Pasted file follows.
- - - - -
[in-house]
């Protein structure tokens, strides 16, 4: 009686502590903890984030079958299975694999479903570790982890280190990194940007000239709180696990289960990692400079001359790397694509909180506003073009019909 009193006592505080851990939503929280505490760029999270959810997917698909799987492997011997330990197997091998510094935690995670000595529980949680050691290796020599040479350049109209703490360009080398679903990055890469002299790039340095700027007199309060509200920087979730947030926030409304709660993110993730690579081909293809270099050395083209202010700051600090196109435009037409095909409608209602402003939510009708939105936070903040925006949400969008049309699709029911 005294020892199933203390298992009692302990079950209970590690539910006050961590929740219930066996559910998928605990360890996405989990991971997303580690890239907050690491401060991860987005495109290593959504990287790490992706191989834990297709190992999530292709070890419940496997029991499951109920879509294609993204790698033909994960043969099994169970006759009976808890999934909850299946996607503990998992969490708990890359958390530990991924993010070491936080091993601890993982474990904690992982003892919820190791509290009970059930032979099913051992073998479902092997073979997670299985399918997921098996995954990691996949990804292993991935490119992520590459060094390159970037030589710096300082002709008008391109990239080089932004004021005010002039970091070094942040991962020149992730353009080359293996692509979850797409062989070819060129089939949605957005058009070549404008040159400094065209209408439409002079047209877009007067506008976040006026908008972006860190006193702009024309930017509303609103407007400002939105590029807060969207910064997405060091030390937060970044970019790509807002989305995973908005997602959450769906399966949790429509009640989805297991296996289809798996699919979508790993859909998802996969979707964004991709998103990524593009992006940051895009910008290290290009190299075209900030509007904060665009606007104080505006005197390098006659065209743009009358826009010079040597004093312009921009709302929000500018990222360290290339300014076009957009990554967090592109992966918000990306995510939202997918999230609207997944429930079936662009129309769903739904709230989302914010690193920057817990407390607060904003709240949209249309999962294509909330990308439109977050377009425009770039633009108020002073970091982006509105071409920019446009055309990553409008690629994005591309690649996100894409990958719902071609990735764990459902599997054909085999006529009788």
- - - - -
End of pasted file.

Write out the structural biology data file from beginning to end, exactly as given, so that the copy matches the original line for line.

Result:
[in-house]
């Protein structure tokens, strides 16, 4: 009686502590903890984030079958299975694999479903570790982890280190990194940007000239709180696990289960990692400079001359790397694509909180506003073009019909 009193006592505080851990939503929280505490760029999270959810997917698909799987492997011997330990197997091998510094935690995670000595529980949680050691290796020599040479350049109209703490360009080398679903990055890469002299790039340095700027007199309060509200920087979730947030926030409304709660993110993730690579081909293809270099050395083209202010700051600090196109435009037409095909409608209602402003939510009708939105936070903040925006949400969008049309699709029911 005294020892199933203390298992009692302990079950209970590690539910006050961590929740219930066996559910998928605990360890996405989990991971997303580690890239907050690491401060991860987005495109290593959504990287790490992706191989834990297709190992999530292709070890419940496997029991499951109920879509294609993204790698033909994960043969099994169970006759009976808890999934909850299946996607503990998992969490708990890359958390530990991924993010070491936080091993601890993982474990904690992982003892919820190791509290009970059930032979099913051992073998479902092997073979997670299985399918997921098996995954990691996949990804292993991935490119992520590459060094390159970037030589710096300082002709008008391109990239080089932004004021005010002039970091070094942040991962020149992730353009080359293996692509979850797409062989070819060129089939949605957005058009070549404008040159400094065209209408439409002079047209877009007067506008976040006026908008972006860190006193702009024309930017509303609103407007400002939105590029807060969207910064997405060091030390937060970044970019790509807002989305995973908005997602959450769906399966949790429509009640989805297991296996289809798996699919979508790993859909998802996969979707964004991709998103990524593009992006940051895009910008290290290009190299075209900030509007904060665009606007104080505006005197390098006659065209743009009358826009010079040597004093312009921009709302929000500018990222360290290339300014076009957009990554967090592109992966918000990306995510939202997918999230609207997944429930079936662009129309769903739904709230989302914010690193920057817990407390607060904003709240949209249309999962294509909330990308439109977050377009425009770039633009108020002073970091982006509105071409920019446009055309990553409008690629994005591309690649996100894409990958719902071609990735764990459902599997054909085999006529009788």